(Updated 4/24/15) *Note*: Following the publication of this report last month, the Drug Policy Alliance (DPA) was contacted by the Colorado Judicial Branch (CJB). The CJB notified DPA that some of the data CJB provided to DPA was incorrect. This post was revised on April 24, 2015 to reflect the CJB’s corrected data. While it’s unfortunate that we were provided incorrect data by the Colorado Judicial Branch, the report’s good news remains the same: Across all categories, marijuana arrests have drastically plummeted in Colorado following the passage of Amendment 64.
All eyes are on Colorado to gauge the impact of the country’s first-ever state law to tax and regulate the sale of marijuana to adults 21 and older. While marijuana shops, edibles, and the economic benefits of legalization have garnered much of the attention, it’s easy to forget that the main impetus for legalization was sparing people the injustice of getting handcuffed, arrested, and branded as criminals simply for marijuana.
Our work doesn’t usually end when a law is passed – the devil is often in the details of its implementation. New York, for instance, has long since decriminalized marijuana, but the police have still been arresting tens of thousands of people annually by exploiting loopholes.
A new DPA report brings some heartening news. Since 2010, Colorado’s marijuana possession charges are down by nearly 80%, marijuana cultivation charges also dropped nearly 80%, and marijuana distribution charges are down by 97%. The number of marijuana possession charges in Colorado courts has decreased from 8,736 in 2010 to just 1,922 in 2014. (Many of Colorado’s 2014 marijuana busts were for public consumption, which is still illegal, or for possessing more than the 1-ounce limit.)
This huge decline in overall marijuana enforcement has been especially helpful to the communities of color, who have unfairly borne the brunt of the war on drugs. Marijuana distribution charges among African-Americans have not increased, to the relief of racial justice advocates wary of a ‘net-widening’ effect following legalization.
At the same time, though, it’s worth noting that racial disparities in low-level marijuana arrests have continued, primarily due to the disproportionate rates of police contact in communities of color. The marijuana arrest rate for black people in 2014 was 2.4 times higher than the arrest rates for white people, just as it was in 2010 – even though the best available data shows that black people and white people use and sell marijuana at similar rates.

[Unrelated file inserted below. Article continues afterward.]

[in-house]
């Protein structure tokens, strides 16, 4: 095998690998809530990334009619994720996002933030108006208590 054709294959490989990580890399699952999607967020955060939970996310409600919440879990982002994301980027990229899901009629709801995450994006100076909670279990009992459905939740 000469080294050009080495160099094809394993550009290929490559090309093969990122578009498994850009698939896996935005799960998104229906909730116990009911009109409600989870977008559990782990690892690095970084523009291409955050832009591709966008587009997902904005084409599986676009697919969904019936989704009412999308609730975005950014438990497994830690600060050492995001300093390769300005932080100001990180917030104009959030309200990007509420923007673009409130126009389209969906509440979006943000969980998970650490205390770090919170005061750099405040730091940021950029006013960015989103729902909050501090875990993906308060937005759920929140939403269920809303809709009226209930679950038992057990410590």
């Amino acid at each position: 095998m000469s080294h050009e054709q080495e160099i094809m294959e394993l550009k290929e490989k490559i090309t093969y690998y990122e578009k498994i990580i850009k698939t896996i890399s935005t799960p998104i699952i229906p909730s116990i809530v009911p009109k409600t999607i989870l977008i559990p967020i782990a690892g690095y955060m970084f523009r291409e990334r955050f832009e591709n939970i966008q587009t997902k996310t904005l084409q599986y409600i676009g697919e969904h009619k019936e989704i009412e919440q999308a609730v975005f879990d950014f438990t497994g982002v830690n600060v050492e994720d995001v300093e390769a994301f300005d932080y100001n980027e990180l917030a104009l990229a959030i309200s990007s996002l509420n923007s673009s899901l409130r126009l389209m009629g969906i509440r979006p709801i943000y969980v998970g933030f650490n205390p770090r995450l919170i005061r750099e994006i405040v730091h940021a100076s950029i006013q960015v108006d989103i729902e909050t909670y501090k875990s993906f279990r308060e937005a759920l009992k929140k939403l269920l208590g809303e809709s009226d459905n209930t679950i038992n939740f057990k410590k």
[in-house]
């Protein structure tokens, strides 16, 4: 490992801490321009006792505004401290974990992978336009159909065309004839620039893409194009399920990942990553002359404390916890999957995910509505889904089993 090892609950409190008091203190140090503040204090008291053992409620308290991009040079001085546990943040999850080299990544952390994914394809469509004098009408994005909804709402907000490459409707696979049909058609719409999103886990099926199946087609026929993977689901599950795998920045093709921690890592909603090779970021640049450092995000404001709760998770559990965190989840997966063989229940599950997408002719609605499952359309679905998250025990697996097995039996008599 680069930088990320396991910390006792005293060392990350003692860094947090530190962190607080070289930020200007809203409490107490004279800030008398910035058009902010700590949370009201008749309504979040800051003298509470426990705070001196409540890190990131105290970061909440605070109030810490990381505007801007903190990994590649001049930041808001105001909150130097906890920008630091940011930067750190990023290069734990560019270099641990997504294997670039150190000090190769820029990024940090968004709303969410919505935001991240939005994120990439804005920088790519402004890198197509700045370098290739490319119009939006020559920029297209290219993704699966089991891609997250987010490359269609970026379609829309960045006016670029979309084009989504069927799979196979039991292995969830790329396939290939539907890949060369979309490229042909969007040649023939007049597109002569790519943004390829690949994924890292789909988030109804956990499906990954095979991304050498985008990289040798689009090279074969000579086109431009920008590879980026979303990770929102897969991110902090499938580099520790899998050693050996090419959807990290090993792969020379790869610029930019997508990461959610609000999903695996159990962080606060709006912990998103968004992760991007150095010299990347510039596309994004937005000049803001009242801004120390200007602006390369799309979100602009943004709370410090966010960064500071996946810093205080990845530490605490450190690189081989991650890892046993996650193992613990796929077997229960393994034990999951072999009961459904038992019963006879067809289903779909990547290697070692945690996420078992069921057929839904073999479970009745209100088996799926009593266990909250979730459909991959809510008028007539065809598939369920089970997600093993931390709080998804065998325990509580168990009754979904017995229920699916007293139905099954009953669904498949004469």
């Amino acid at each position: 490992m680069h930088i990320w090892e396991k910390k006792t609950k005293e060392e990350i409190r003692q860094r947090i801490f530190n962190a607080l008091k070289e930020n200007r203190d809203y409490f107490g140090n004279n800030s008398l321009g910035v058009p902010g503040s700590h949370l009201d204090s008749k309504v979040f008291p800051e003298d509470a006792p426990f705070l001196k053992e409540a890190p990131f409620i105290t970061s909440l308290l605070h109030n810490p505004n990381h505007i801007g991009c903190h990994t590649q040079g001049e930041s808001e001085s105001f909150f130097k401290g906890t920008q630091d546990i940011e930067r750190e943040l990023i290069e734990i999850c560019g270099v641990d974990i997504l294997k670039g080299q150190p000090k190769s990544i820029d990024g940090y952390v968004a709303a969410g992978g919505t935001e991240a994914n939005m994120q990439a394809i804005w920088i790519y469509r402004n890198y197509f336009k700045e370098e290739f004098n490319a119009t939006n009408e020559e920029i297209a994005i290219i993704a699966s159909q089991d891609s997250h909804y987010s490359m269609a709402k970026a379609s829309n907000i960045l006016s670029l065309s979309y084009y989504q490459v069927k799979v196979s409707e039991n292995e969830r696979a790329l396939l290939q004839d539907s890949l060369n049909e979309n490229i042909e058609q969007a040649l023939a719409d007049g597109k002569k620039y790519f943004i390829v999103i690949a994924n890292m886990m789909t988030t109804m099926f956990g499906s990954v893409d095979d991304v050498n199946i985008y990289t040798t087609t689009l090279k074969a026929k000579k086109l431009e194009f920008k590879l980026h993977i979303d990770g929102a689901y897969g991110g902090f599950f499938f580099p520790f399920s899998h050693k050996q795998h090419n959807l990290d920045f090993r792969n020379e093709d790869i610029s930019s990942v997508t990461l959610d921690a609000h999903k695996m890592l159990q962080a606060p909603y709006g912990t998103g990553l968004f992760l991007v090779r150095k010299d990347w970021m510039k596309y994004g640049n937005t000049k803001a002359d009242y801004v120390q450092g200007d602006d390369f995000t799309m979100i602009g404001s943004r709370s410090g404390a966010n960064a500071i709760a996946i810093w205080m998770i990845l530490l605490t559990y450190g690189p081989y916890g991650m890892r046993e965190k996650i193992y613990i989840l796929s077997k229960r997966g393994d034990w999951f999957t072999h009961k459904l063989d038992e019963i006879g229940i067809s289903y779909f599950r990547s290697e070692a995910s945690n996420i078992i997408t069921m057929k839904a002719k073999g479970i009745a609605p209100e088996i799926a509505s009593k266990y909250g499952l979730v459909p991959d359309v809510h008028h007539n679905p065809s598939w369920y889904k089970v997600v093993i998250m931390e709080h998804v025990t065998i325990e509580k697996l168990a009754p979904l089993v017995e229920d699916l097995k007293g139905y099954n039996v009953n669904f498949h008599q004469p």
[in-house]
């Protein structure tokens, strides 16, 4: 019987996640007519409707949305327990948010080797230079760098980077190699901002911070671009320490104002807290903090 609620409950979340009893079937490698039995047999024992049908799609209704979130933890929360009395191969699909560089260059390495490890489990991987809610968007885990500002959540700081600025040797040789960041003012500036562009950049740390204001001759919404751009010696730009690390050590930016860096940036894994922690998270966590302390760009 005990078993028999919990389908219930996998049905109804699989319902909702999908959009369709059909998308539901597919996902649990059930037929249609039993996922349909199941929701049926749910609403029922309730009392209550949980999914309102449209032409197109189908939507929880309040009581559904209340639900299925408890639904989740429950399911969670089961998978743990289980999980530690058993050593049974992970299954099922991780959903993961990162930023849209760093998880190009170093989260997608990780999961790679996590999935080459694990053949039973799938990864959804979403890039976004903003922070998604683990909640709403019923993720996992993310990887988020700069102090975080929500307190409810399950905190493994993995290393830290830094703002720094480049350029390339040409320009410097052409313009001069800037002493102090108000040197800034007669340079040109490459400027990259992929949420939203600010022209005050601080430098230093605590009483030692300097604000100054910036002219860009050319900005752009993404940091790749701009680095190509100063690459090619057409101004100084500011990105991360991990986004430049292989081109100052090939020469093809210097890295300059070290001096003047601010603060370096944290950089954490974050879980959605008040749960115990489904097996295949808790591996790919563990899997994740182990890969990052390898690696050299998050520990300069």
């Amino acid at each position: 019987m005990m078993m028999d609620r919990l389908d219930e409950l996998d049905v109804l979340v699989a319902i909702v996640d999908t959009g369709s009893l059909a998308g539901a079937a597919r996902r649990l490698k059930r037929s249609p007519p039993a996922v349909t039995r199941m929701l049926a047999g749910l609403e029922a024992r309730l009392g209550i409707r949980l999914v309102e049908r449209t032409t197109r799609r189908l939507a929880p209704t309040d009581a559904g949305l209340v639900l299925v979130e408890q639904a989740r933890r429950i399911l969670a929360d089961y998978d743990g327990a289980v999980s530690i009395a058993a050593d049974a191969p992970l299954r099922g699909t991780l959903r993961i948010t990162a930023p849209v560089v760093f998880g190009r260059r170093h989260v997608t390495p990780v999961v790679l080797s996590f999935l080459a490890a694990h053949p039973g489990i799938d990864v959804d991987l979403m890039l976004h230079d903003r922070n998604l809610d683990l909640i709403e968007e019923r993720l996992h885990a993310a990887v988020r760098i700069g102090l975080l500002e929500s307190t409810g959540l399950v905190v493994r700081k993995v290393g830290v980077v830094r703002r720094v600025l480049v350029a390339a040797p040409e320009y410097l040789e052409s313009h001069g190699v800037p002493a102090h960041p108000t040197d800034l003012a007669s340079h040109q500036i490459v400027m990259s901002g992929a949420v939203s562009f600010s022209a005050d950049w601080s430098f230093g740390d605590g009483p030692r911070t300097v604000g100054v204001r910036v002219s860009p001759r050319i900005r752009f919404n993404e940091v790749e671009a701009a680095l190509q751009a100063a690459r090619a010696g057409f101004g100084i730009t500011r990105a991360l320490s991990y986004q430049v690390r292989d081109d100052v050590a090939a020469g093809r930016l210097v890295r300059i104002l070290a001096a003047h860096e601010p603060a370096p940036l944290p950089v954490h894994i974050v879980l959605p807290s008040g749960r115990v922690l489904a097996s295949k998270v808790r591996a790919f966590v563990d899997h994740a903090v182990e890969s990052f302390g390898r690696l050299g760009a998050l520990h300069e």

Another interesting tidbit: The report also revealed a decline in synthetic marijuana arrests – presumably because people are less likely to use synthetic marijuana when the real thing is no longer criminalized.
Colorado is clearly starting to reap enormous benefits from its groundbreaking decision to legally regulate marijuana. In January, DPA released Marijuana Legalization in Colorado: One-Year Status Report, which found that since the first retail marijuana stores opened on January 1, 2014, Denver has benefitted from a decrease in crime rates, and the state has shown a decrease in traffic fatalities while increasing tax revenue, economic output and employment opportunities. Updated data reveals that the first year of legal retail marijuana sales resulted in $52.5 million in tax revenue excluding revenue from licenses, fees and medical marijuana. Millions are allocated to fund youth education, drug prevention efforts and the improvement of public school infrastructures. In addition, the state is enjoying economic growth and the lowest unemployment rate in years.
As momentum for marijuana reform grows throughout the U.S. and the world, Colorado is demonstrating that by focusing on public health rather than criminalization, we can better address the potential harms of marijuana use while undoing many of the worst harms of the war on drugs.